Are you a rookie gardener looking for a few simple tips to get started? It’s not too late!
By April Swiger, Contributing Writer
As a rookie gardener myself, I know that a few simple tips can go a long way. If you’re anything like me, taking care of plants is not an easy feat. Add in typical homemaking and mothering responsibilities and it’s even more challenging!
Three years ago, after starting an adoption process, I decided I was finally going to give vegetable gardening a try. My husband built me a raised bed for our teeny-tiny side yard at our first home in western Pennsylvania. We didn’t get much sunshine there, but regardless, I still was able to grow a great variety of veggies and learned much more than I could have imagined.
I’m in my third season of gardening, and although still very much a rookie, I think I finally have a few valuable tips to pass on to those other “black thumbs” who may be too intimidated to try. It’s still not too late in the season to start!
1) Start Small
The best thing I did for my first garden was to keep it simple and small. I read up about square foot gardening and found it very easy to understand and execute. One variety of vegetable per square made it simple for this indecisive girl to decide what to grow.
Even smaller than a square foot garden would be a simple potted herb garden. I’ve cared for potted herbs before, and they are perfect for small spaces and balcony gardens. If your herbs succeed it may just give you the confidence to go a little bigger next season.
Raised beds are great way to start small.
Planting seeds in my very first garden in 2012.
2) Choose varieties specific to your region
I’ve had gardens in both western Pennsylvania (cold and not much sunshine) and now Connecticut (tons of sunshine, but a shorter growing season). For my first garden I chose a tomato variety that does really well in the Mediterranean, not gloomy western PA. Obviously, it didn’t go so well! Be sure to do a little research and choose plants that will thrive for your specific climate.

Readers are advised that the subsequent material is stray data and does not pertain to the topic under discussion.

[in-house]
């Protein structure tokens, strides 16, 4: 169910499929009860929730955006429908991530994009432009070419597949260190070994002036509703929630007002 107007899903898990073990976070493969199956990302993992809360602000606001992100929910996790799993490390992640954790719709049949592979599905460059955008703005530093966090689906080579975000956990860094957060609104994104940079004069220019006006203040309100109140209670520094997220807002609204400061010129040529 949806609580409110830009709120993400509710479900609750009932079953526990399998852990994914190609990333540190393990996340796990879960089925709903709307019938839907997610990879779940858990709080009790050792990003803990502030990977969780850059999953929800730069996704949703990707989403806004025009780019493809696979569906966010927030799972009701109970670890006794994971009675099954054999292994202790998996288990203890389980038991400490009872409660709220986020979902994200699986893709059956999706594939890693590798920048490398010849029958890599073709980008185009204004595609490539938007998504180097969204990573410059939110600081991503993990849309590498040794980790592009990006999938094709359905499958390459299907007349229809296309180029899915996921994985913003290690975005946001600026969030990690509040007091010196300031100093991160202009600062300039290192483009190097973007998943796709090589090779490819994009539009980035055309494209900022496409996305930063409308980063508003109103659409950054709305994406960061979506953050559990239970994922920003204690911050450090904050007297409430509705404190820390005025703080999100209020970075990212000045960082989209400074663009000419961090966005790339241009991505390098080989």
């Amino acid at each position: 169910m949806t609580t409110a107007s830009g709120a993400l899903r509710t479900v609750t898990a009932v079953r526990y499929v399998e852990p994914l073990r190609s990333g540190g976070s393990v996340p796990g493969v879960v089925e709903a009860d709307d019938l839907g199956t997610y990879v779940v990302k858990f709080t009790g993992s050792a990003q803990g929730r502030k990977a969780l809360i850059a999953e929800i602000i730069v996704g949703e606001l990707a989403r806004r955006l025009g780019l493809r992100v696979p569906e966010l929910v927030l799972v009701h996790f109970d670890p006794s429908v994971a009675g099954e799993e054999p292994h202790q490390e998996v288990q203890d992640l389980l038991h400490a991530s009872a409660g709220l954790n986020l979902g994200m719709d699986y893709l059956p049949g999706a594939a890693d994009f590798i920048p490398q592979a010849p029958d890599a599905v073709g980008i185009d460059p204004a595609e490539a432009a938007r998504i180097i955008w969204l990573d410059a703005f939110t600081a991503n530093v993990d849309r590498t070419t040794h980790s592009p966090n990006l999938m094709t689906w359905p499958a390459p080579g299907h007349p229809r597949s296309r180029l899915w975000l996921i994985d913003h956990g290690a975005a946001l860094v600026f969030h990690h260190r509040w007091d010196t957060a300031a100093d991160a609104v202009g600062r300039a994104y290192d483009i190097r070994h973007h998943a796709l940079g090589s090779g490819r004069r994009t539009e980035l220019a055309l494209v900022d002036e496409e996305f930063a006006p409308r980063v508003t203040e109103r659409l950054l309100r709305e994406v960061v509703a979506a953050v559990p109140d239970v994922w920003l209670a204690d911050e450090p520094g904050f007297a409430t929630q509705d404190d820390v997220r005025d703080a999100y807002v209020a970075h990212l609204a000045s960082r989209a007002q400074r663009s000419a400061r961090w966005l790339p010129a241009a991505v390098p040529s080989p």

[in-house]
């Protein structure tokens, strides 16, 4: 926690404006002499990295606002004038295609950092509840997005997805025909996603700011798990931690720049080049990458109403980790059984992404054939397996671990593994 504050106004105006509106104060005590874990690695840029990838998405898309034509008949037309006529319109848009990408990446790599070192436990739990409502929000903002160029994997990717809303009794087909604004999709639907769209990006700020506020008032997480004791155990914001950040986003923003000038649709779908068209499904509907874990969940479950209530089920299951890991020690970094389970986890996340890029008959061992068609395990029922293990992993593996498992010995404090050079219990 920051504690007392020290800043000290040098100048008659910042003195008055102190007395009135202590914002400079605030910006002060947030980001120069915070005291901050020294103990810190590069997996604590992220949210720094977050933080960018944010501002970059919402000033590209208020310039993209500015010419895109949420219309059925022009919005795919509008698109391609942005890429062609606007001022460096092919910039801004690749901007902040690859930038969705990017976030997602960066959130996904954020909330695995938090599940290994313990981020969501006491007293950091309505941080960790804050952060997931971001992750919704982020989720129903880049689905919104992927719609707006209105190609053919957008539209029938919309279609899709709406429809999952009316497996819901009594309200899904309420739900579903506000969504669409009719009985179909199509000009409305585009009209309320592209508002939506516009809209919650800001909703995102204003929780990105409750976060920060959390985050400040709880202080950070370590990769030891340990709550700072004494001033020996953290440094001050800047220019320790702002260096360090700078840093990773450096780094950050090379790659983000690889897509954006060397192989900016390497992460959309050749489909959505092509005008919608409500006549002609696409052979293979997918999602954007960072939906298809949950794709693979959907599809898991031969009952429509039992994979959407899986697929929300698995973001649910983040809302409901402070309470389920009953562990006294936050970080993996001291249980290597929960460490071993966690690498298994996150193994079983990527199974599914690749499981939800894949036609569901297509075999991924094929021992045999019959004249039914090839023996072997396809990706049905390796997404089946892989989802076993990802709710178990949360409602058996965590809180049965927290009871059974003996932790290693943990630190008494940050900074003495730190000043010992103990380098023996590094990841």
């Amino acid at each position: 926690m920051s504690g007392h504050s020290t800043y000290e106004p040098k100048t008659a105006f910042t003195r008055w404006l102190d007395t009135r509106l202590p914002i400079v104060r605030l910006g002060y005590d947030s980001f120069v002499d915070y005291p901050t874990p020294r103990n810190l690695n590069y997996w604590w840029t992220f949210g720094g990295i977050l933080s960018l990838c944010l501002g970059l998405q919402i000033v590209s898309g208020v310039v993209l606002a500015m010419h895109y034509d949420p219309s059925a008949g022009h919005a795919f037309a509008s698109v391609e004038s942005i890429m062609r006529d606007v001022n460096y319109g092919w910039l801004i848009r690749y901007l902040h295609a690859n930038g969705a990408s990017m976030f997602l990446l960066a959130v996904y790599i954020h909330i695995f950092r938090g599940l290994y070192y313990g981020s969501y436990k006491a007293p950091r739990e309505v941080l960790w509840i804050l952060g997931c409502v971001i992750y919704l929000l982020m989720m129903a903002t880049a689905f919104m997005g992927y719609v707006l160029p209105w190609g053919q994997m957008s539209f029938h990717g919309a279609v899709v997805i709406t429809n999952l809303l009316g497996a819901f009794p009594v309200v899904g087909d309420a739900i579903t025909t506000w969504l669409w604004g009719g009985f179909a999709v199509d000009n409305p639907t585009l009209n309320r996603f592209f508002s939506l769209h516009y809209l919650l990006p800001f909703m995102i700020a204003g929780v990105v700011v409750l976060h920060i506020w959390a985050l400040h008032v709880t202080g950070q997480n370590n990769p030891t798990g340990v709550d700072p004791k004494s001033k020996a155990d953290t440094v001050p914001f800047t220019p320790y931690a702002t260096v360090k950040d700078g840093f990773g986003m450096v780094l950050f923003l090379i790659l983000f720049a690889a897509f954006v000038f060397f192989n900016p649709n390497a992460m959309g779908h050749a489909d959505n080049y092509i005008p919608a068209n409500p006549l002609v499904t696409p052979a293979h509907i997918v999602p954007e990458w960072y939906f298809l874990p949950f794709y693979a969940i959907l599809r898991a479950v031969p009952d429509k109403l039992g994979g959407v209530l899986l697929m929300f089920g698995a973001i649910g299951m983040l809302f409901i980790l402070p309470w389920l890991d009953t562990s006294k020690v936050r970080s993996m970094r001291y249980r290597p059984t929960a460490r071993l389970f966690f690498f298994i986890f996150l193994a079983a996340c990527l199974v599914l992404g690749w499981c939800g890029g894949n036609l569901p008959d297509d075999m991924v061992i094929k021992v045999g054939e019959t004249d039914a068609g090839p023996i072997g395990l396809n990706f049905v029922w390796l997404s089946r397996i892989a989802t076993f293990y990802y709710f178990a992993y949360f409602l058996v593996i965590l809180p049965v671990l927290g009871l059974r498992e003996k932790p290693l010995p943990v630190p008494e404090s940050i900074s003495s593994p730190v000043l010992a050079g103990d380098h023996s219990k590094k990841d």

Last year I grew a ton of curly green kale and it lasted us from April through November! Kale is a great option for cooler climates, along with broccoli, and a number of herbs like oregano and rosemary. With a little knowledge about your climate your garden may yield you veggies for many months.
10 Food That Regrow with Water
If you really want to stretch the food budget, you can regrow these 10 common, useful foods with nothing but water.
3) Don’t start seeds indoors
I was a bit overly ambitious my first season and attempted to start a few plants from seed inside my home. Without any heat lamps and hardly any natural light available to me, it didn’t work out so great. For your first time, I would advise only starting plants from seed that can be directly sown outside. I’ve had wonderful success with radishes, carrots, beets, and green beans.
The rest of my garden I fill up with plants from local farms (like tomatoes, lettuce, peppers, pumpkins, etc.). This ensures that particular variety will thrive in my region.
4) Sweat equity is a great investment
Gardening is dirty work. Every year my blood, sweat and tears are mixed in with the soil. We’re on a very tight budget, so I need to keep my garden as frugal as possible.
What I do have is a shovel, some muscles, and a few hours of my time broken up over a couple weeks. I dig up the dirt, weeds, rocks, and rake out a level bed in our backyard, leaving space to walk between for watering. When you do it this way, you can make it as small or large as you would like. Just be sure to choose a sunny spot and don’t forget to water regularly!
The area I dug out for my second garden in 2014.
5) Just plant it